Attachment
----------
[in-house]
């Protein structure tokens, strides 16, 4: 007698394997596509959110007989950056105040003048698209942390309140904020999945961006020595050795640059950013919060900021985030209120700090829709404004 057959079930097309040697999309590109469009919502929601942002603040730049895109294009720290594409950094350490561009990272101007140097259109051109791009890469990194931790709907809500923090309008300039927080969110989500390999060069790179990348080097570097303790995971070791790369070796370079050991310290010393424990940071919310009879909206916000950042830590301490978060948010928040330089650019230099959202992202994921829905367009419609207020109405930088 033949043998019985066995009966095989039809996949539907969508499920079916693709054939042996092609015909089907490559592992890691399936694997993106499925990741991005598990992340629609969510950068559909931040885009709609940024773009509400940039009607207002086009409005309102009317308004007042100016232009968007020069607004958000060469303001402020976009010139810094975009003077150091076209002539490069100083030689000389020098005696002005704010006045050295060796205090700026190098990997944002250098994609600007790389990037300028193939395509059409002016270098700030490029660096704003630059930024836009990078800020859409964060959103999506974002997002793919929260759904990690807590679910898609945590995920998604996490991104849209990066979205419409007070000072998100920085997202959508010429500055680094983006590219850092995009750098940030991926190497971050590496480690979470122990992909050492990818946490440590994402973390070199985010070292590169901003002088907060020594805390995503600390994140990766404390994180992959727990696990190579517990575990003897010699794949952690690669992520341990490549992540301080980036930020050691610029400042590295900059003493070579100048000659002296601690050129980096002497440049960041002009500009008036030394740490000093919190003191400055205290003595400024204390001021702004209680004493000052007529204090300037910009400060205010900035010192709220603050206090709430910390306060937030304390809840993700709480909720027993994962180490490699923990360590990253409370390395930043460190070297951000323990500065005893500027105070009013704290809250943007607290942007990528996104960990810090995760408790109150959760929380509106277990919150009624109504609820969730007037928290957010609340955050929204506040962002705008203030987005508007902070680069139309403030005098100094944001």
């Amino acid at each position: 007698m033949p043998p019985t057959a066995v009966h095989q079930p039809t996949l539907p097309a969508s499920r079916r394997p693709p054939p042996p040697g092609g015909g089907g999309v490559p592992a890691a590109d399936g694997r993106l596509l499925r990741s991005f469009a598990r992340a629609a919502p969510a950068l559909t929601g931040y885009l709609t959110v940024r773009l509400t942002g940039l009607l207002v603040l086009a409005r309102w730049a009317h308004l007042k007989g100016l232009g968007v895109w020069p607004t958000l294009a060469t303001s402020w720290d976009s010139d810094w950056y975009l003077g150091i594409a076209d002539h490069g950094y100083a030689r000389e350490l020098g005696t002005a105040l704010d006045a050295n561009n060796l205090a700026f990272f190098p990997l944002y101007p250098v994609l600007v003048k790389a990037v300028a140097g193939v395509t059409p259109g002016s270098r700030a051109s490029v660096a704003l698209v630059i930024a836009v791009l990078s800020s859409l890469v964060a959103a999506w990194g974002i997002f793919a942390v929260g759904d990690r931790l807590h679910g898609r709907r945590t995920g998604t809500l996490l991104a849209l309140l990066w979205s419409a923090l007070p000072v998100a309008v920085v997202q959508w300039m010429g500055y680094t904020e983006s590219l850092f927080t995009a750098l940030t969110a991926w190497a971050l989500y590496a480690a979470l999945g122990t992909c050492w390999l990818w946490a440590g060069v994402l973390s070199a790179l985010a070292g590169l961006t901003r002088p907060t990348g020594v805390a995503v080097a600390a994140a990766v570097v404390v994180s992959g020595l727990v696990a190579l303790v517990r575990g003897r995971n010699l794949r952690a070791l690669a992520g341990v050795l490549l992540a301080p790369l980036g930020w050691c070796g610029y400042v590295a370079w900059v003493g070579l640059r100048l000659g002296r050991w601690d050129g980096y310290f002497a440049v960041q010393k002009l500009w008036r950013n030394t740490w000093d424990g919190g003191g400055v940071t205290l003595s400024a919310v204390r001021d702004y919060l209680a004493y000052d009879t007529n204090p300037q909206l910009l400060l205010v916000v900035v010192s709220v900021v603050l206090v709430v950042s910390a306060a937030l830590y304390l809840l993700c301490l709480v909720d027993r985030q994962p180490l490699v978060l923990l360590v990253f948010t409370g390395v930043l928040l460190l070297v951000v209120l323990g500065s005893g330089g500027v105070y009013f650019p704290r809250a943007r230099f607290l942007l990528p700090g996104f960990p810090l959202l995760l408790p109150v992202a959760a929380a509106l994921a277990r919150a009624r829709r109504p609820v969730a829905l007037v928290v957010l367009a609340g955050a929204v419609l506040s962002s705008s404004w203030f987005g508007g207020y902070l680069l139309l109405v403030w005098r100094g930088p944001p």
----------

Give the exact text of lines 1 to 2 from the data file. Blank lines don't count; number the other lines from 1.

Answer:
[in-house]
């Protein structure tokens, strides 16, 4: 007698394997596509959110007989950056105040003048698209942390309140904020999945961006020595050795640059950013919060900021985030209120700090829709404004 057959079930097309040697999309590109469009919502929601942002603040730049895109294009720290594409950094350490561009990272101007140097259109051109791009890469990194931790709907809500923090309008300039927080969110989500390999060069790179990348080097570097303790995971070791790369070796370079050991310290010393424990940071919310009879909206916000950042830590301490978060948010928040330089650019230099959202992202994921829905367009419609207020109405930088 033949043998019985066995009966095989039809996949539907969508499920079916693709054939042996092609015909089907490559592992890691399936694997993106499925990741991005598990992340629609969510950068559909931040885009709609940024773009509400940039009607207002086009409005309102009317308004007042100016232009968007020069607004958000060469303001402020976009010139810094975009003077150091076209002539490069100083030689000389020098005696002005704010006045050295060796205090700026190098990997944002250098994609600007790389990037300028193939395509059409002016270098700030490029660096704003630059930024836009990078800020859409964060959103999506974002997002793919929260759904990690807590679910898609945590995920998604996490991104849209990066979205419409007070000072998100920085997202959508010429500055680094983006590219850092995009750098940030991926190497971050590496480690979470122990992909050492990818946490440590994402973390070199985010070292590169901003002088907060020594805390995503600390994140990766404390994180992959727990696990190579517990575990003897010699794949952690690669992520341990490549992540301080980036930020050691610029400042590295900059003493070579100048000659002296601690050129980096002497440049960041002009500009008036030394740490000093919190003191400055205290003595400024204390001021702004209680004493000052007529204090300037910009400060205010900035010192709220603050206090709430910390306060937030304390809840993700709480909720027993994962180490490699923990360590990253409370390395930043460190070297951000323990500065005893500027105070009013704290809250943007607290942007990528996104960990810090995760408790109150959760929380509106277990919150009624109504609820969730007037928290957010609340955050929204506040962002705008203030987005508007902070680069139309403030005098100094944001």